Welcome back! If you missed Part 5, please click on the “link” to read it. We’ll begin this week with a look at some local homes.
1. Albert Road, South Kilburn, late 1940s. (From “The Willesden Survey, 1949”)
By 1900, there was a growing divide in Kilburn between the more prosperous north and the poor south. The conditions in some areas of South Kilburn were dire – in 1881 a report was made to a meeting at Kilburn Town Hall on the living conditions in Victoria Place, behind the Cock Tavern. 161 people, including 84 children, lived in 26 small dwellings, which were accessed from the High Road along a narrow passage, which went by the pub’s urinal, the walls of which were covered in bad language.
In 1898 the Vestry reported on ‘houses let in lodgings’ in Palmerston Road and Kelson and Netherwood Streets off Kilburn High Road. Although they did not see any cases of ‘actual want or destitution’, many of the residents kept hens as a source of food in winter when men were out of work. Houses were in need of cleansing and the repair of plaster. ‘The total number of souls in the 160 houses was 2264, of which 668 were children under 10 years of age, an average of a little more than 14 for each house, against 7 for the rest of the Parish.’
Kilburn Vale, on the Hampstead side, had been reported to be ‘in a most foul, unwholesome state, well before the turn of the century’, and remained slums until the 1930s.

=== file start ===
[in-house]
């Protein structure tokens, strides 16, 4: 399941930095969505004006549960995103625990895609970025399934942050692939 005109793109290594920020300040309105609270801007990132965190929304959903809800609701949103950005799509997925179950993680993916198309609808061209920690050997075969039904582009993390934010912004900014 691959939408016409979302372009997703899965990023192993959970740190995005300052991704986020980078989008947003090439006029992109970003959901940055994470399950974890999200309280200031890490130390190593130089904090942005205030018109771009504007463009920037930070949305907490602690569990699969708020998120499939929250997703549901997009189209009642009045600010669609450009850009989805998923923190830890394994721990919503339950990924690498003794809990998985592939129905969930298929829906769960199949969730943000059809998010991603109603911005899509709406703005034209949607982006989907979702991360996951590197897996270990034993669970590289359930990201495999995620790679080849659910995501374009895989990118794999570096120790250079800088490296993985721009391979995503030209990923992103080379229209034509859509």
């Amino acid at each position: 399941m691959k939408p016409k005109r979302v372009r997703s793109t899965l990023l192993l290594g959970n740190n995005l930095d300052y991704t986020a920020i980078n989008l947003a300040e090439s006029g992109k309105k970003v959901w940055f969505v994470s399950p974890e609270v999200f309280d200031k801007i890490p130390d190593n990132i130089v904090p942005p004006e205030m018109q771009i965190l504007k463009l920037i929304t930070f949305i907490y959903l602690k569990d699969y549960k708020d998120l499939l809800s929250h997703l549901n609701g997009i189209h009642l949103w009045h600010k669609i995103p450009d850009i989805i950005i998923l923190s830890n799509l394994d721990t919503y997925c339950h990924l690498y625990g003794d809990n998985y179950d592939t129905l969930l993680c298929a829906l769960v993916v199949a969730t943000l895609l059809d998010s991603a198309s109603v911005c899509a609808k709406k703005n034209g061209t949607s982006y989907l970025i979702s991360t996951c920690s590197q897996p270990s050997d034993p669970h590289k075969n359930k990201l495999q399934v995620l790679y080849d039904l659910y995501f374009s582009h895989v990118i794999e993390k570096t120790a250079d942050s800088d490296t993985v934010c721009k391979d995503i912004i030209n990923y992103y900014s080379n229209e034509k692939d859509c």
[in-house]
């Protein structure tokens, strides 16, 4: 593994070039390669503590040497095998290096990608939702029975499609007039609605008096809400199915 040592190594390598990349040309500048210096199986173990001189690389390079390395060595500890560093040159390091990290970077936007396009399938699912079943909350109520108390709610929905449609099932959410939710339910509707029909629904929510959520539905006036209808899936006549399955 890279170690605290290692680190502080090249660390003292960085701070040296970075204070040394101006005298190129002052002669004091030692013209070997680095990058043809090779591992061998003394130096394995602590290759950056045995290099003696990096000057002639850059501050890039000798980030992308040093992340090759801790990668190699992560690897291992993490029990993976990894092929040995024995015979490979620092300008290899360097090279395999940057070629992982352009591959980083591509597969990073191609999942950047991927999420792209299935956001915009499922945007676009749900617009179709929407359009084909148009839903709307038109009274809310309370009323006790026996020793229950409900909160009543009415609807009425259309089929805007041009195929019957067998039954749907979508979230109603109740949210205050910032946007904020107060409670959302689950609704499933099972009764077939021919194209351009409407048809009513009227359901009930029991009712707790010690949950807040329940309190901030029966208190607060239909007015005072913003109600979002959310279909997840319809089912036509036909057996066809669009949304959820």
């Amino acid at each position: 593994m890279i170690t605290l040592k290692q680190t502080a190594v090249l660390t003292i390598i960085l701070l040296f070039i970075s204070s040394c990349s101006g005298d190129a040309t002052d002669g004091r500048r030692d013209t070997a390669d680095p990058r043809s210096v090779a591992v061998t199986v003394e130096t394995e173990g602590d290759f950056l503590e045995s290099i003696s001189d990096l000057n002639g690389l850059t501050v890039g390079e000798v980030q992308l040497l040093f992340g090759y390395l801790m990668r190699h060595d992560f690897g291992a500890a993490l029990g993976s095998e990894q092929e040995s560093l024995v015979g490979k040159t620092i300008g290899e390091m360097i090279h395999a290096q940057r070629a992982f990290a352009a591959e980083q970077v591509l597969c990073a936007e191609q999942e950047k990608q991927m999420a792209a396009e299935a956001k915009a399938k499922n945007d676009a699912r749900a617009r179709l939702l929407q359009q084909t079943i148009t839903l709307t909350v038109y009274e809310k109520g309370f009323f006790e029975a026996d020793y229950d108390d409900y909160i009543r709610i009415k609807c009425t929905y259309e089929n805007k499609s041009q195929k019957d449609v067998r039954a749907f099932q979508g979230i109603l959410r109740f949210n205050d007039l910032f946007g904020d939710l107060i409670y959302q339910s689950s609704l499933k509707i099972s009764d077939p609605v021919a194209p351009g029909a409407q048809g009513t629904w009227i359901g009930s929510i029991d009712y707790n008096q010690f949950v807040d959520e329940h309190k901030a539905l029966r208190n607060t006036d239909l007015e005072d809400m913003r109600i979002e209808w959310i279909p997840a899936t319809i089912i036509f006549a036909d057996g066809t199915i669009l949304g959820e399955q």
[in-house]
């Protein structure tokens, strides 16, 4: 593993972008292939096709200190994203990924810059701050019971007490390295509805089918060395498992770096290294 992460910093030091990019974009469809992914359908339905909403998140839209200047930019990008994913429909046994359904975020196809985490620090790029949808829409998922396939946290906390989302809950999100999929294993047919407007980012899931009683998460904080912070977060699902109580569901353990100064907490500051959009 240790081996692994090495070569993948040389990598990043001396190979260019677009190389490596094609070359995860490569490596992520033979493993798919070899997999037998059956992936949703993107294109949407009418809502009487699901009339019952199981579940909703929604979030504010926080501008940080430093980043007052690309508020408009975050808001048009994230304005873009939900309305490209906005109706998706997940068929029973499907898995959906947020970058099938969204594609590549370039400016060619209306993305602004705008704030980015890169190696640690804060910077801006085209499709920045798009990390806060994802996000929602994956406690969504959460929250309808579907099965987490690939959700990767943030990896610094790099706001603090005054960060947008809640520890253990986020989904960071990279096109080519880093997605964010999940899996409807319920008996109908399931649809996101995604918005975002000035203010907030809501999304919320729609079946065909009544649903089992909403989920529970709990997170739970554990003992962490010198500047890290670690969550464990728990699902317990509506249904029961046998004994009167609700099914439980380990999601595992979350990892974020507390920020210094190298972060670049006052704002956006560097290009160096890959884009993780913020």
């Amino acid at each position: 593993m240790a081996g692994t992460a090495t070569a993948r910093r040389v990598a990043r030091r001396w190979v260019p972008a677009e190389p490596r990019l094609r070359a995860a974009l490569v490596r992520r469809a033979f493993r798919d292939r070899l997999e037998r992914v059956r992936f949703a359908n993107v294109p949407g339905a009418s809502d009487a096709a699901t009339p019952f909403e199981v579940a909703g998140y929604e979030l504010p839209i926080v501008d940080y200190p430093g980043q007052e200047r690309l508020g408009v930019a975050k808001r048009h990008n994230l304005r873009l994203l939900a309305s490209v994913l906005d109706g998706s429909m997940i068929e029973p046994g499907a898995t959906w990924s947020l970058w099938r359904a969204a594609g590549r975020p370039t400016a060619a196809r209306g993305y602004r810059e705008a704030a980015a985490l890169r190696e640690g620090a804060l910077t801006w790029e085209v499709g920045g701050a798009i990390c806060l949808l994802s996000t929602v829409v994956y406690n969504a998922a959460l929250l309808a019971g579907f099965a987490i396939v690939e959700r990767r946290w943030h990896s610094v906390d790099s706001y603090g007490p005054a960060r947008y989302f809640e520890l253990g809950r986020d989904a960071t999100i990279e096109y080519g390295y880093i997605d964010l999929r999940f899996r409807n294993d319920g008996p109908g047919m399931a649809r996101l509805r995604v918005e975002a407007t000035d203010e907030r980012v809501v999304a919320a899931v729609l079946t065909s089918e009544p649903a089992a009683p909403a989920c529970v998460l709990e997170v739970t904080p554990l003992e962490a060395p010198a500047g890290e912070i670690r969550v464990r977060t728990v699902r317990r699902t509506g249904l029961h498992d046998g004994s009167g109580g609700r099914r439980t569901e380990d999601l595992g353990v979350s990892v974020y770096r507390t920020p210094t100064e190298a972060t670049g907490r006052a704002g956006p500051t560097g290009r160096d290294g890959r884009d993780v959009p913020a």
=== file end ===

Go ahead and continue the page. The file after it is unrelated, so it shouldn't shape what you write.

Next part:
2. The Animal's War Memorial Dispensary building in Cambridge Avenue, 2020. (Photo by Irina Porter)
It wasn’t just people who needed better treatment. An interesting memorial commemorating World War I is located at 10 Cambridge Avenue. In 1931 the RSPCA bought this building for the Animals War Memorial Dispensary, as a practical tribute to countless horses, dogs, donkeys, pigeons and many other types of animals used by the army and who gave their lives for their human masters. The dispensary was where ‘the sick, injured or unwanted animals of poor people could receive, free of charge, the best possible veterinary attention, or a painless death.’ By the mid-1930s, more than 50,000 animals and birds were treated at the Kilburn Dispensary. It closed in 2016.
The years between the First and Second World Wars also saw the emergence of large-scale municipal housing, in particular the Westcroft Housing Estate on the Hampstead side. In the 1930s some new developments, in particular on Shoot Up Hill, took the form of mansion blocks of flats. On the Willesden side of the High Road, however, there was little in the way of housing improvements for people in Kilburn during the inter-war years.